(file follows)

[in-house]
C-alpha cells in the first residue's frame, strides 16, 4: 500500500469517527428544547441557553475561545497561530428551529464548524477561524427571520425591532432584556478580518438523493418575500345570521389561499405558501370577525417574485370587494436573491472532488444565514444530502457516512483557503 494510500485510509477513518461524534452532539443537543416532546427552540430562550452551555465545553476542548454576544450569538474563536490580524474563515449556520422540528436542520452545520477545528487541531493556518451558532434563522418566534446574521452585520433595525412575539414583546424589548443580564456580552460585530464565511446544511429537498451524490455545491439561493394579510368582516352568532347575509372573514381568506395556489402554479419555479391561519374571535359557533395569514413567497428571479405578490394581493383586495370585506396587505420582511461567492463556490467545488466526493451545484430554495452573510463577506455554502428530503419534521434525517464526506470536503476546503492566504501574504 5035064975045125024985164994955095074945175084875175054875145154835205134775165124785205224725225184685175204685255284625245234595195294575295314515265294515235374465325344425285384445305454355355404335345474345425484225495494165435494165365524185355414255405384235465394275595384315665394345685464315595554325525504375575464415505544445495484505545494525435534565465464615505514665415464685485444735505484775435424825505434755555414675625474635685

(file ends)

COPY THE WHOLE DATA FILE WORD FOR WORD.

[in-house]
C-alpha cells in the first residue's frame, strides 16, 4: 500500500469517527428544547441557553475561545497561530428551529464548524477561524427571520425591532432584556478580518438523493418575500345570521389561499405558501370577525417574485370587494436573491472532488444565514444530502457516512483557503 494510500485510509477513518461524534452532539443537543416532546427552540430562550452551555465545553476542548454576544450569538474563536490580524474563515449556520422540528436542520452545520477545528487541531493556518451558532434563522418566534446574521452585520433595525412575539414583546424589548443580564456580552460585530464565511446544511429537498451524490455545491439561493394579510368582516352568532347575509372573514381568506395556489402554479419555479391561519374571535359557533395569514413567497428571479405578490394581493383586495370585506396587505420582511461567492463556490467545488466526493451545484430554495452573510463577506455554502428530503419534521434525517464526506470536503476546503492566504501574504 5035064975045125024985164994955095074945175084875175054875145154835205134775165124785205224725225184685175204685255284625245234595195294575295314515265294515235374465325344425285384445305454355355404335345474345425484225495494165435494165365524185355414255405384235465394275595384315665394345685464315595554325525504375575464415505544445495484505545494525435534565465464615505514665415464685485444735505484775435424825505434755555414675625474635685